Doctors and nurses came and went. I kept telling them I was nauseous and they kept trying to find something to help me. Finally they doubled my zofran IV dose to 8 mg every 4 hours IV push and that helped a teensy bit. Then I remembered when I was so incredibly nauseous in the hospital 4 years earlier when I was pregnant with Georgia that eating helped even though it was the last thing I wanted to do. So I started to eat pineapple and watermelon. My family was so happy! My sister brought me lovely fresh pineapple and I ate it all. Then I started to eat yogurt and strawberries. It was quite a victory. Every time I ate, I felt a tiny bit better. The zofran and the eating seemed to be helping so I could sit up and talk a bit.

Rob came in to visit and I told him he had to pay the bills quick or they would turn off the electricity and that the mortgage was due. He has no idea how to pay the bills. I had to talk him through where the checks were and which bills to pay and which to ignore. He was under so much stress. He had to keep working because we needed the insurance and he had already used up all of his sick time this year, being sick himself or staying home with the girls. If he took anymore his benefits would start to be put on hold and then who would pay for my hospital stay?! So, he was working, minding the children, worrying about and visiting me, answering phone calls and talking with people who came to drop off food. He was on total overload. He went to get cultured for strep, as everyone in the family did, and he asked for some anti-anxiety meds. Something to help him cope with this difficult time. The doctor said no. "You're having situational anxiety because you're under tremendous stress. That's normal." Rob was so disappointed. "I ask for help and he said no! Everyone else is on meds for everyday life! I just didn't want to feel so much for a little while."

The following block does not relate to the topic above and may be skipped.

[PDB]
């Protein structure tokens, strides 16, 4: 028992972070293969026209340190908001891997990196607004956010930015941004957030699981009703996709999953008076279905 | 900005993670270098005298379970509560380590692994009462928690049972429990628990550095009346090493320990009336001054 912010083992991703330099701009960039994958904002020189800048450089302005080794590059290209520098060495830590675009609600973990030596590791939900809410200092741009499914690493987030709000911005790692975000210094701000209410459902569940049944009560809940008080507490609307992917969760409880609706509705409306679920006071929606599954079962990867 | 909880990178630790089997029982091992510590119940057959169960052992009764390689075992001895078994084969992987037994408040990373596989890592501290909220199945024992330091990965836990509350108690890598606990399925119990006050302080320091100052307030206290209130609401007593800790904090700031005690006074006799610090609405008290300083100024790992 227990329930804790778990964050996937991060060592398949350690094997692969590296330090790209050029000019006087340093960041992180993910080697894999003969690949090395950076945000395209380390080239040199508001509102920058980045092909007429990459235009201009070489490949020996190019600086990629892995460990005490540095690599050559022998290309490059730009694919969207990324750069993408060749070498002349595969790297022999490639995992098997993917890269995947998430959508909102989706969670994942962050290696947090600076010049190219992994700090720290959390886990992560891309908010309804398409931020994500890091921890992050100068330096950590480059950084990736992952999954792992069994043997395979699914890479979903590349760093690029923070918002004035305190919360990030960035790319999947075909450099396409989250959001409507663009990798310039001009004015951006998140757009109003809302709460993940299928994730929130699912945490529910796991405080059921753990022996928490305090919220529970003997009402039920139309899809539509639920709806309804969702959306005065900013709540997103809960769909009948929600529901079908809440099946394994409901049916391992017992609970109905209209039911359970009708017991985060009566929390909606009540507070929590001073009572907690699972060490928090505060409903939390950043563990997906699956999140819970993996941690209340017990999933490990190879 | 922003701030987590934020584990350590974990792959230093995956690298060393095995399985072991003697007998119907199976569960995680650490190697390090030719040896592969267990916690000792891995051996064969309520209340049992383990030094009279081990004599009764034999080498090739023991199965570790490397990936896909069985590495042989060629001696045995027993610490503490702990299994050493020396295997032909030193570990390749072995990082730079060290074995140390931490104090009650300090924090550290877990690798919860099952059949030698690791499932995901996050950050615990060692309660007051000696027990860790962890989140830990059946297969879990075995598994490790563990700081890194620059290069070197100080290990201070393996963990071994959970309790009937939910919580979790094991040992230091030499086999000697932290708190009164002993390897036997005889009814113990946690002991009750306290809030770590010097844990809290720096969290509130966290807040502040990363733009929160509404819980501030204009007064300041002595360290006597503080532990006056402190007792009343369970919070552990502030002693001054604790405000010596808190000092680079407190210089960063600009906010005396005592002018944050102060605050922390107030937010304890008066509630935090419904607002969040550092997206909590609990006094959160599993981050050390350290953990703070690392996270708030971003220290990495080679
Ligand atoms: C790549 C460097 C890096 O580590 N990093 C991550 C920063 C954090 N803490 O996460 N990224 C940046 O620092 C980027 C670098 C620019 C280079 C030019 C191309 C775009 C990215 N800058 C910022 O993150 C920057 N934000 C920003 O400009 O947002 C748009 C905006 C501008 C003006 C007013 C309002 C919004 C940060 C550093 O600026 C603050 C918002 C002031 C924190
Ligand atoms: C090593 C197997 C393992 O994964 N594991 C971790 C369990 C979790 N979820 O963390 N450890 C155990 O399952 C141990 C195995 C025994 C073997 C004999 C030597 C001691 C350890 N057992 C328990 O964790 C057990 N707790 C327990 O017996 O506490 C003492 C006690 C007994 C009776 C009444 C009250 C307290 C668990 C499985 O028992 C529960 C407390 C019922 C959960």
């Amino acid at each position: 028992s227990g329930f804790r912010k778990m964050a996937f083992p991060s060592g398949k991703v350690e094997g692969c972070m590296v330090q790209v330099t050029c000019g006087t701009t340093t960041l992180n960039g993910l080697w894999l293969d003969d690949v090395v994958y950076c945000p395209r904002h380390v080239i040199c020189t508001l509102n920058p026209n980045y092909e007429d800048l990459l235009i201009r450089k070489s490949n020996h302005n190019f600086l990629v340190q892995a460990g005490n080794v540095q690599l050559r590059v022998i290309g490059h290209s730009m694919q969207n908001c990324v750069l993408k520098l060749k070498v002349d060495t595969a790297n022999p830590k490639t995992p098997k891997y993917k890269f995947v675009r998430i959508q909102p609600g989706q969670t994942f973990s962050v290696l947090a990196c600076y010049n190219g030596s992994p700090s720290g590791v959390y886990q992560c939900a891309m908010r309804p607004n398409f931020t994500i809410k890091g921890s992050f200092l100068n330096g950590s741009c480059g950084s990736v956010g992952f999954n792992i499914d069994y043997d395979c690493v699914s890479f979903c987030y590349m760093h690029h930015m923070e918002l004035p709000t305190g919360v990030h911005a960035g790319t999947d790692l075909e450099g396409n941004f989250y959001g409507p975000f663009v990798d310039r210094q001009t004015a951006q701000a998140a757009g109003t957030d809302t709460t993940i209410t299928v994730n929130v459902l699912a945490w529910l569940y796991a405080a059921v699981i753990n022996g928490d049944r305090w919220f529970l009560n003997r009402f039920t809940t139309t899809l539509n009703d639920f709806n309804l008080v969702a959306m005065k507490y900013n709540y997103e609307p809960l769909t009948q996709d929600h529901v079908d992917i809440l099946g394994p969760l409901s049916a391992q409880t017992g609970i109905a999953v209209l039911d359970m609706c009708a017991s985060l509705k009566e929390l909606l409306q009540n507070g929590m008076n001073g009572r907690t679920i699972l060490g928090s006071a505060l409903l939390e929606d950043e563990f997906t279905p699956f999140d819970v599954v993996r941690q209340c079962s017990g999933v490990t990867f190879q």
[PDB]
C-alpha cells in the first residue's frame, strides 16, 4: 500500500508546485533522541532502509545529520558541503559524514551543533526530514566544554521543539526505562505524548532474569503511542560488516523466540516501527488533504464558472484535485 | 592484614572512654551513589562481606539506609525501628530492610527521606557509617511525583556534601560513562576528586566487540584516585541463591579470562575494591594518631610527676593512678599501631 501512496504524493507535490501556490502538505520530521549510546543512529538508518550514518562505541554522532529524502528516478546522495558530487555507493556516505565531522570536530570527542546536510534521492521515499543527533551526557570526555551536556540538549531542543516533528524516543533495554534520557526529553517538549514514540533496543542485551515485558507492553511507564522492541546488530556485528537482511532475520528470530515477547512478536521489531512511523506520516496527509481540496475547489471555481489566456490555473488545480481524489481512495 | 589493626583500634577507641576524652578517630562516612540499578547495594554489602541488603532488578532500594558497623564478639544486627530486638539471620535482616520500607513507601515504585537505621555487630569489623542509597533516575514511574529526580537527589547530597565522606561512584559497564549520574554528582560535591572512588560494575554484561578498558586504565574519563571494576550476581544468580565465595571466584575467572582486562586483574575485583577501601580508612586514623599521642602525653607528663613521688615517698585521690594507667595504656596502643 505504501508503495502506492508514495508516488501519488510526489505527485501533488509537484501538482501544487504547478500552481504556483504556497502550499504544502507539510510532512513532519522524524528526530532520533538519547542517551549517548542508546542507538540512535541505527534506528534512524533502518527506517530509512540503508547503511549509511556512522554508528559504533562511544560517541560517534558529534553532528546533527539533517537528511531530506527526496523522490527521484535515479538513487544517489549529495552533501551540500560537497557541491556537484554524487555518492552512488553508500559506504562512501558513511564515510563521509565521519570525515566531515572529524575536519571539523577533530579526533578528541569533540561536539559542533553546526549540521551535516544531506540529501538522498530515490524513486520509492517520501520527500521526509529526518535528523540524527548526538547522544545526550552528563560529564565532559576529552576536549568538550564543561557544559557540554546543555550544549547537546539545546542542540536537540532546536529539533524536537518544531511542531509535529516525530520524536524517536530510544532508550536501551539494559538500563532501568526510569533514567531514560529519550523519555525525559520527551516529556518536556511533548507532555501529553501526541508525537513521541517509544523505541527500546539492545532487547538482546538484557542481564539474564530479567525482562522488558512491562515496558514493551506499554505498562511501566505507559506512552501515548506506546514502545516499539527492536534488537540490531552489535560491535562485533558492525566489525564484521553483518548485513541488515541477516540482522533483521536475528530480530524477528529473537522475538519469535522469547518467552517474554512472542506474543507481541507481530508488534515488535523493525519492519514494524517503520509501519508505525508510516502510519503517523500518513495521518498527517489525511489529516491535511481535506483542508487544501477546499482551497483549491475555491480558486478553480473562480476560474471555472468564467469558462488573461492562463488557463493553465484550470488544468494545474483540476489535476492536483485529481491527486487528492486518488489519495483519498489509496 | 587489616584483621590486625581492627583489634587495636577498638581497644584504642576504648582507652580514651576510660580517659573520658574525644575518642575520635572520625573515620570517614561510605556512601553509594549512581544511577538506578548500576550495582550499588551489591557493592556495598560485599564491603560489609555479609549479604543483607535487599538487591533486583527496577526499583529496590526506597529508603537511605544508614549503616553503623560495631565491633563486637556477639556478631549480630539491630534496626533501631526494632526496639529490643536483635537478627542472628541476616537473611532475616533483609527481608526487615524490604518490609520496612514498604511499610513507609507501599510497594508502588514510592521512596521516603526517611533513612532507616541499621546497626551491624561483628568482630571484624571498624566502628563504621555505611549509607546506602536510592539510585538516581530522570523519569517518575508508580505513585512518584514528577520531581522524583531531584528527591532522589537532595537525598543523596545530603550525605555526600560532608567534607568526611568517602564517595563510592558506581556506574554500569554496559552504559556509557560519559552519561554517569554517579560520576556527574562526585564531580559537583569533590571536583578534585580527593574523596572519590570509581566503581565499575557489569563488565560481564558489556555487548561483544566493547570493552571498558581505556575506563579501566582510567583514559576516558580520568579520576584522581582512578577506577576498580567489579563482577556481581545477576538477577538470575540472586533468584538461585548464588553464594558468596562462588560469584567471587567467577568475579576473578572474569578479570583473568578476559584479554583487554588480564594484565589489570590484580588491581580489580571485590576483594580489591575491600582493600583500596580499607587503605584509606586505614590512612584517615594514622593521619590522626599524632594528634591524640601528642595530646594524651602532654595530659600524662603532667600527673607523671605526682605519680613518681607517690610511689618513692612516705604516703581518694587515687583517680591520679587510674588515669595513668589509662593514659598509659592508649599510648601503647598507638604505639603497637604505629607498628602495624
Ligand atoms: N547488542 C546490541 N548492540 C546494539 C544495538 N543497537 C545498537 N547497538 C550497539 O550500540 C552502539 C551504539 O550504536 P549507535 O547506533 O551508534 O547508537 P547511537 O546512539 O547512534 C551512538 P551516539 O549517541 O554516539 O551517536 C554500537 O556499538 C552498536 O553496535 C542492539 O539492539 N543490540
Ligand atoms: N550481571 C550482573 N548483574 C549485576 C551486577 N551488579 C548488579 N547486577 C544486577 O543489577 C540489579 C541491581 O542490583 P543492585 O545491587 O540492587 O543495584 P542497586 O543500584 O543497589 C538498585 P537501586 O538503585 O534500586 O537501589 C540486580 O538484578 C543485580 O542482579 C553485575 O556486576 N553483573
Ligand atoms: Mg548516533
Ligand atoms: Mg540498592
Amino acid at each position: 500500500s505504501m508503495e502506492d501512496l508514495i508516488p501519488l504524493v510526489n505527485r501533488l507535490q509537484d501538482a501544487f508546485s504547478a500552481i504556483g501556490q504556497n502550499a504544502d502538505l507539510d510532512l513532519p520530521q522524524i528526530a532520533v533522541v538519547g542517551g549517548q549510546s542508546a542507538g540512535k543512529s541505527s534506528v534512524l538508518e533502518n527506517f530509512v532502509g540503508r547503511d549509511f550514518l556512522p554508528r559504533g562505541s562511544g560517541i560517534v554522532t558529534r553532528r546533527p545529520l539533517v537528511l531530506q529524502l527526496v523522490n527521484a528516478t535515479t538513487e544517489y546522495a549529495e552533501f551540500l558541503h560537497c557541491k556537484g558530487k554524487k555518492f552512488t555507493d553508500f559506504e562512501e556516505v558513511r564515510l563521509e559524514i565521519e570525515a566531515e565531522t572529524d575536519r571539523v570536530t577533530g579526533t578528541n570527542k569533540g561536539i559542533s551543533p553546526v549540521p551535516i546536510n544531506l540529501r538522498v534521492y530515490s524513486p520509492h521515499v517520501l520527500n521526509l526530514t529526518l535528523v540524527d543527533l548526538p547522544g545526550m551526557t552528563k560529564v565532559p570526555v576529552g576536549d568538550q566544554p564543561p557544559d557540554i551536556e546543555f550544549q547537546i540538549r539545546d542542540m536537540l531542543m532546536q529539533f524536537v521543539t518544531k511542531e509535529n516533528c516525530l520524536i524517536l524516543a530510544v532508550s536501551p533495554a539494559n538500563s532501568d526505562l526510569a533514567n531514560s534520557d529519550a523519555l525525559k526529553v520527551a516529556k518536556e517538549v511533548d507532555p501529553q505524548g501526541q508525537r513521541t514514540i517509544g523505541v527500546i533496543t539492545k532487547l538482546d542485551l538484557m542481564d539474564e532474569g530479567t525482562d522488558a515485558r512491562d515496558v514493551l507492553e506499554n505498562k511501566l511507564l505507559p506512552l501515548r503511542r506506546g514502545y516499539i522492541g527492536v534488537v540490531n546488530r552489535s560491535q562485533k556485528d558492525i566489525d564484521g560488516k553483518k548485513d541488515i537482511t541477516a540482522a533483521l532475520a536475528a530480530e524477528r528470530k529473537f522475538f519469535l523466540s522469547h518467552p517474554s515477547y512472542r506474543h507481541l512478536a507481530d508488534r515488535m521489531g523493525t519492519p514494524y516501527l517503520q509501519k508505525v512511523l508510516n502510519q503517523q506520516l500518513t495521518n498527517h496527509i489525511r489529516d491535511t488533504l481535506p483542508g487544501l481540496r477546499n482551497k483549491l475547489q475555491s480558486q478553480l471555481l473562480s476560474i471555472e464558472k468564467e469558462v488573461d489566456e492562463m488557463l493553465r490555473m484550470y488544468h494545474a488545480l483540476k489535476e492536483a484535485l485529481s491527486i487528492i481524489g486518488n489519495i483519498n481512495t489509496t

I was finally upright enough to talk with the girls on the phone. It was marvelous to hear their voices. When my family came to visit I could now sit up and talk and get all the news from home about who brought food and who called. My friend Julie came to see me and brought me cards and gifts from friends that went right on my altar. She also brought a poem that was perfect and made me want to see the moon and breath some fresh air.

Towards the Light

By moonlight,
or starlight,
or in the sun’s bright rays,
I journey,
guiding my way
by keeping
to the light
as best I can.
Sometimes all seems dark,
then I remember
how the poppy turns its head,